NEW YORK -- When Jessica Gleeson began work a decade ago making lattes and cappuccinos at a Starbucks cafe, her goal was to save enough money to buy a house when she was 30. She beat that, signing the papers for a Victorian home in Seattle on her 28th birthday.
Last New Year's Eve, to celebrate the millennium, she and friends flew to Paris to watch fireworks light up the Eiffel Tower.
All this was possible because Gleeson, like all other employees of Starbucks Corp., gets stock options that have grown in value as the company has prospered.
''It's not so much about the things I can get with them, but that they provide me with choices,'' said Gleeson, 33, who now works as a leader for international learning and development at the Seattle coffee company. ''I have additional resources I can invest in things that are important to me.''
Stock options, once associated mainly with corporate chieftains, are going to a growing number of rank-and-file workers. They can prove to be valuable bonuses or, if mismanaged or caught in faltering markets, not worth the paper they're printed on.
The National Center for Employee Ownership estimates that up to 10 million workers are offered options -- 10 times more than a decade ago.
''The perception is that people who are getting options are those going to work for MyStartUp dot-com,'' said Corey Rosen, executive director of the Oakland, Calif., center. ''But companies like Bank of America, Pepsi and Bristol-Myers -- to name just a few -- give options to all their employees. There are a lot of options out there that are potentially worth a lot of money.''
A stock option gives an employee the right to buy a set amount of a company's shares during a specified time period and at a fixed price, usually the market price on the day the option is granted. In a rising market, a worker like Starbucks' Gleeson who exercises her options to buy the stock and then sells her shares, can pocket the ''spread'' between the grant price and the higher market price. She does have to pay taxes on the profits.
In a declining market, however, a company's shares can fall below the grant price, making the options worthless, at least in the short run. If a company fails, the options die with it.
''Managing options can be tricky because there are market risks and tax implications,'' said Trisha Stewart, a vice president at J.P. Morgan Advisory Services in New York.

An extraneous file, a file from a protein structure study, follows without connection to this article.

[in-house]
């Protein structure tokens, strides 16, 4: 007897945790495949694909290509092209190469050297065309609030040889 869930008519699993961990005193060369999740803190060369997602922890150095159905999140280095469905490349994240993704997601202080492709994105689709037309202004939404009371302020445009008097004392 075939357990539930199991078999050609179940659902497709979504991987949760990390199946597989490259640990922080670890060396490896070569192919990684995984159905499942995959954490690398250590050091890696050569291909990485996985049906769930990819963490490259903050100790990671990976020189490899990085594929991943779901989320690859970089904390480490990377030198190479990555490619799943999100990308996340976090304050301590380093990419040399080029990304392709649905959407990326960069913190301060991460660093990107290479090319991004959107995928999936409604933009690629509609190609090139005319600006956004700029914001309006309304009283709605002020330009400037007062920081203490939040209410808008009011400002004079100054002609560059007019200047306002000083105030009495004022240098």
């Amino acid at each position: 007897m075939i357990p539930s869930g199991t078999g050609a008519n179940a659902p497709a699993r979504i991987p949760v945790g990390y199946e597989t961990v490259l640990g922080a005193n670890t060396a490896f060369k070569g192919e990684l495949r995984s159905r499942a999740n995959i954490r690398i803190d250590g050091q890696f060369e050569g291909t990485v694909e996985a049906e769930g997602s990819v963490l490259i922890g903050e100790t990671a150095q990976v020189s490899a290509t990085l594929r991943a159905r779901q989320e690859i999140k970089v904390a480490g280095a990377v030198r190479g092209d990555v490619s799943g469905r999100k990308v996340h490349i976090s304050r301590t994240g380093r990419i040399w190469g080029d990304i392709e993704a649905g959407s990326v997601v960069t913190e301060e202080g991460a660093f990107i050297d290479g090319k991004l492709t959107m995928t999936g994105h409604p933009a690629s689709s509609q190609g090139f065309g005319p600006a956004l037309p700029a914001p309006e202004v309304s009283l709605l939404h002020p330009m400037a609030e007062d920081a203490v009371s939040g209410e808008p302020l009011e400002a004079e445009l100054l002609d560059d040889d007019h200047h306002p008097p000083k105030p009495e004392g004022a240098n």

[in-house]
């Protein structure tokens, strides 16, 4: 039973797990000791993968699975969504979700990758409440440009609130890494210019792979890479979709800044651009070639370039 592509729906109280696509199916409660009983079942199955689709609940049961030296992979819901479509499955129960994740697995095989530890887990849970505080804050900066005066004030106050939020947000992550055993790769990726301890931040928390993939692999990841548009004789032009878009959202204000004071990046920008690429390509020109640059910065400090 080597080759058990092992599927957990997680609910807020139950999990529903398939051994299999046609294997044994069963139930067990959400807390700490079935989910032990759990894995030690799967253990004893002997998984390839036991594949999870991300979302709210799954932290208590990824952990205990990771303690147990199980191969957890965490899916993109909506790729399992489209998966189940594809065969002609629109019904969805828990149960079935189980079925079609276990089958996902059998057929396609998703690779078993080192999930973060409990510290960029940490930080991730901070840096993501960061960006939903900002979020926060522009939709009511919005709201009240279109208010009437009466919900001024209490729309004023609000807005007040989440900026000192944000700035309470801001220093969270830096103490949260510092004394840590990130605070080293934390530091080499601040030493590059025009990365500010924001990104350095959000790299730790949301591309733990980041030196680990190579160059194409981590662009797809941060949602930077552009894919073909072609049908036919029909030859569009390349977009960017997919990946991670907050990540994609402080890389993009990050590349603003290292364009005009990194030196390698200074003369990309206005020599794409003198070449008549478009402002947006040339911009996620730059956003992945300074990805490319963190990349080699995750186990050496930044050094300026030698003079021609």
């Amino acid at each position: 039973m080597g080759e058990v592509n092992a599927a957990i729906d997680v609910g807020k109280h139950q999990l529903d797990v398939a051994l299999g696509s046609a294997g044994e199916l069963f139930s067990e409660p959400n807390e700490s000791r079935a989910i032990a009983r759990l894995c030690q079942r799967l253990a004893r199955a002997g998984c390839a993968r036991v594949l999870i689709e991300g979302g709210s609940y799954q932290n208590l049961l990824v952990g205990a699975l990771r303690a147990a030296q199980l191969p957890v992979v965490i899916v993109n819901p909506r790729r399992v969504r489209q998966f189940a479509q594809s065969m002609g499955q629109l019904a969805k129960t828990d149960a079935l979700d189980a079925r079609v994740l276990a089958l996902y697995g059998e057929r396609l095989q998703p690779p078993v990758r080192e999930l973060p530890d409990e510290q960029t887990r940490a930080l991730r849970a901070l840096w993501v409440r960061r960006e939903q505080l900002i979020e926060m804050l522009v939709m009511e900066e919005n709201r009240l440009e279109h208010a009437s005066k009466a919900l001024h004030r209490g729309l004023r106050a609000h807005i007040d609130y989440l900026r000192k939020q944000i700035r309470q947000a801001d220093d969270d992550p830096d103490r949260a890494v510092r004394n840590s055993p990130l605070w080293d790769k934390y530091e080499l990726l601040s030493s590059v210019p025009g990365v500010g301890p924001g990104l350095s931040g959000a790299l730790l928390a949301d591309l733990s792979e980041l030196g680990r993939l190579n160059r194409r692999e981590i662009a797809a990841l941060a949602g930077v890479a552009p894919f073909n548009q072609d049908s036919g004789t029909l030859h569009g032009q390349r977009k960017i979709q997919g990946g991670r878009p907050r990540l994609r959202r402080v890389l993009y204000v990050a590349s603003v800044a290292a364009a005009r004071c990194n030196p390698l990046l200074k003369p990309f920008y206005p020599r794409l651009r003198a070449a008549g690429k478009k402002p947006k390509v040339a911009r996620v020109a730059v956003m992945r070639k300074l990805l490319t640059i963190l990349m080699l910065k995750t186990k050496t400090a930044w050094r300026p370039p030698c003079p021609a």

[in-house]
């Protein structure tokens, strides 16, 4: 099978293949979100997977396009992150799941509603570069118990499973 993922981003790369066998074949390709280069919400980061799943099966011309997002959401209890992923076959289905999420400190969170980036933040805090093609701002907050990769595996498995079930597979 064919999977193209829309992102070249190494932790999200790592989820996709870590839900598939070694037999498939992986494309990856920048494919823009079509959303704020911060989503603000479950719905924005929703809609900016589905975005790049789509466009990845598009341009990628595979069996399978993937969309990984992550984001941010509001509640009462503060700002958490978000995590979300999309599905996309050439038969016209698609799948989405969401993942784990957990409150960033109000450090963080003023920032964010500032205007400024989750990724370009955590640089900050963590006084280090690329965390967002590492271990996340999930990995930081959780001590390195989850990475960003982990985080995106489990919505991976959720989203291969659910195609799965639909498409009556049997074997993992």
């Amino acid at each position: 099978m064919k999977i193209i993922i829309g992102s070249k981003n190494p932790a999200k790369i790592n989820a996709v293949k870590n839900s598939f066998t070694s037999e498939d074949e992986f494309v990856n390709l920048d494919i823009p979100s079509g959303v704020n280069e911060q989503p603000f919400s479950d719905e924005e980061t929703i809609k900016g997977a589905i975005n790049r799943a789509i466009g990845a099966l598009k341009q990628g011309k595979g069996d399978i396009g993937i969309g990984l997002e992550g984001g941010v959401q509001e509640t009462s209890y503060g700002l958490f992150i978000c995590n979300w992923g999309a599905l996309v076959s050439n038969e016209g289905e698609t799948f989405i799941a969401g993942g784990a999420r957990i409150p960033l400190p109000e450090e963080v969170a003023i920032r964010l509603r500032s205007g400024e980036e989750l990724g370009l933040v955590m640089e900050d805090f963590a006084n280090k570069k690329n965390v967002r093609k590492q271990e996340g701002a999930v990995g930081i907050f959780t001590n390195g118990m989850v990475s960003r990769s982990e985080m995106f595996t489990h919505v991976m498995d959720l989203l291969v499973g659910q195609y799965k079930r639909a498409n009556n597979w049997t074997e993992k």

As a result, she said, many employees seek help from investment advisers who can help determine what employee spending and savings goals are, how much stock should be held in the companies they work for and the tax consequences of selling the stock.
''Some people think that if the market is headed down, you should exercise (your options) and sell,'' Stewart said. ''OK. But then what are you going to do with the money? If you don't need the cash, are the prospects for other investments any better? If not, maybe it would be better to hold on (to the options) and wait it out.''
Financial planner Rick Schultz set up OptionWealth.com in Rockville, Md., late last year to help companies, financial advisers and workers better understand the value of stock options. The site offers lots of free information -- including what to look for in an options package when applying for a job -- as well as fee-only forecasting and management sections.
''If you're just joining a company and the market is down, you're in a good position,'' Schultz said. ''Your (grant) price will be low, and there's a good probability the shares will go up.''
The problem, of course, is ''with the guy who was hired six months ago who got options at $100 and the share price is now $20,'' Schultz said. Companies can't easily change the grant price, Schultz noted, ''but some of them are giving their valued employees another grant, generally smaller, at a lower price.''
Alan Ungar, a certified financial planner based in Calabasas, Calif., said people with stock options always face a dilemma: ''They worry, if I exercise and sell too soon, I'll miss a fortune if the stock goes up; if I exercise too late, I could lose what I've got.''
But he argued that most don't clearly define their financial goals and don't consider risk -- factors that can influence when to exercise options and sell shares.
Ungar said his site, mycriticalcapital.com, ''lays out strategies that help focus on what you want your options to accomplish -- beyond saving taxes and maximizing gains.''
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